So how’s trading in your personal portfolio going this week? Have you found a struggling business offering an increasingly irrelevant product to boost? I take it we’re all too bored and looking for ways to inject some excitement in our lives (I took up amateur radio as a hobby, which also involves spending lots of money on an anachronistic technology).
Anyway, in private equity, things are definitely not overly exuberant.
“The number of SPACs [is] larger than [the] number of companies that deserve to go public,” Mark Stone of Gores Group told Karishma Vanjani. Managers raised $20 billion across 67 blank check companies in January alone, which surpasses all of 2019, Karishma writes.
Gores took United Wholesale Mortgage public recently at a $16 billion value. Read the interview here.
Taxes: I’m hearing in preliminary conversations that 2021 could be ripe for exits — as business owners weigh the threat of tax increases from the new administration, many will decide to take money off the table. That will create a strong pipeline of opportunities up and down the market for PE shops, but also, GPs will be looking for the exits.
“Many people believe legislation will be effective next year,” Citizens’ Kevin Burke told PE Hub when asked about the capital gains changes. “So, firms will accelerate execution of deals in the present tax environment.”
The proposed change by the Biden administration will raise the top corporate tax rate to 28 percent from 21 percent, making dealmaking significantly more expensive.
Additionally, the new administration aims to treat long-term capital gains as regular income, taxing individuals with over $1 million in income at a 37 percent tax rate – up from 20 percent.
Concerns: D. Scott Mackesy, managing partner at Welsh, Carson, Anderson & Stowe, “sat down” virtually with Sarah Pringle to chat about the markets. Mackesy mentioned one thing that keeps him up at night:
I worry about the impact of this work environment on culture at the organization and sourcing and process to invest.
What are the requirements to invest in a company that you haven’t met in person before? That’s something everyone wrestles with a little bit. What risk are you willing to take in terms of the old traditional way of doing business, versus the world that we’re currently in?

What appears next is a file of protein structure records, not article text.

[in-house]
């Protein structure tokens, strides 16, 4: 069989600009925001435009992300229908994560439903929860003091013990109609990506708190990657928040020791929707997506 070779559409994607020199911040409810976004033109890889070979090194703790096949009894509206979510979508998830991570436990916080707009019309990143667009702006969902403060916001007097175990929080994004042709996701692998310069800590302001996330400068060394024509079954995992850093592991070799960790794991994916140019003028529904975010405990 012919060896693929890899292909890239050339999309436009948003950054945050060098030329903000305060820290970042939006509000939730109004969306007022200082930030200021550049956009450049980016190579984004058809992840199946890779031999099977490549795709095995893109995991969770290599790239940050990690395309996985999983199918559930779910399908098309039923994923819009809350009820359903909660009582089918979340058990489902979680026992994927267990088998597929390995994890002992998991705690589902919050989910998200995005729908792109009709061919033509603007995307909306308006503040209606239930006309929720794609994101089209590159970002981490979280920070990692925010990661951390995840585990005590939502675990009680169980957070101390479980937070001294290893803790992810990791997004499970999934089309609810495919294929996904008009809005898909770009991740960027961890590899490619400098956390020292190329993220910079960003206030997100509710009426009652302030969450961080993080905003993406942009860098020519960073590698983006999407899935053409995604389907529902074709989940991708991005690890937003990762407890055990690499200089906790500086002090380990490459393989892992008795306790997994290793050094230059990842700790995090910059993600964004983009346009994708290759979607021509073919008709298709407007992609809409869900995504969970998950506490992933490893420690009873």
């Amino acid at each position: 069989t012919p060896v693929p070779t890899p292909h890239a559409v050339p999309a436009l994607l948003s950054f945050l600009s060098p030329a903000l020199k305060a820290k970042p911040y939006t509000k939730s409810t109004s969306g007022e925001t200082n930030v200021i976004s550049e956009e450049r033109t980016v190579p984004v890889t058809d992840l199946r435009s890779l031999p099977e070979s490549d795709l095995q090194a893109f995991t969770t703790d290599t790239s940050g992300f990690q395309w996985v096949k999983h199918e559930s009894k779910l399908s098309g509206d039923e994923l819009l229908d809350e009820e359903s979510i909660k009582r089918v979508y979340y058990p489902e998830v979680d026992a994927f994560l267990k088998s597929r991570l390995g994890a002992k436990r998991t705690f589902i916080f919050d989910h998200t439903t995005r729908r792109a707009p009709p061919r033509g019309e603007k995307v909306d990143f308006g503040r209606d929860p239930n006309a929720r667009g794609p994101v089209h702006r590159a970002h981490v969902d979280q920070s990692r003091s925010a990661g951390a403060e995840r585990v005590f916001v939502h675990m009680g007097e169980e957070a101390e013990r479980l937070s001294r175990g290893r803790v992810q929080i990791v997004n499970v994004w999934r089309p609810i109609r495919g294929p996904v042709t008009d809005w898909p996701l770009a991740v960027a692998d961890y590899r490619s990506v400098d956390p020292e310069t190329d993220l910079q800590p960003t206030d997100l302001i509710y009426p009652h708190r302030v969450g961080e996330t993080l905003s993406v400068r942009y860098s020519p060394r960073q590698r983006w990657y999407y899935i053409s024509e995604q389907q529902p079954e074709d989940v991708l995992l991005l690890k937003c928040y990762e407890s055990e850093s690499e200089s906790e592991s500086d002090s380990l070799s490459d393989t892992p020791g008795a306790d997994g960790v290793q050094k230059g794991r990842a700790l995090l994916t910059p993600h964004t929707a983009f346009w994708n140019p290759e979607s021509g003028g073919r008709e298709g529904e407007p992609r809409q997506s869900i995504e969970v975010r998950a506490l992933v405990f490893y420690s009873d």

We all benefited – including WCAS – from a lot of work we’d done over the last few years in 2020. We had long-established relationships and we were in front of deals working on them long before they were consummated.
If the pandemic persists for a long time, I really worry about new deal activity and relationship development, which is the core of our sourcing in this world.
I personally don’t think it will, but if this were to continue for another year or two years, you’d be challenged with a different environment in terms of your underwriting policies as it relates to new capital deployment.
That’s it for me! As always, don’t hesitate to reach me with questions and comments, tips n’ gossip, feedback or Scotch recommendations at firstname.lastname@example.org, on find me on LinkedIn.
Note to Readers: It’s that time of year … for the 21st time, the editors of PE Hub and Buyouts honor exceptional buyouts with our Deal of the Year Awards.
Winners are chosen in seven categories: Deal of the Year, Large-Market Deal of the Year, Middle-Market Deal of the Year, Small-Market Deal of the Year, Turnaround of the Year, International Deal of the Year, and Secondaries Deal of the Year.
Go here for more information and to read about rules and methodology. Also check out past winners. Last year, New Mountain took the crown with its exit of Equian.
If you have additional questions, email Private Equity Editor Chris Witkowsky at email@example.com.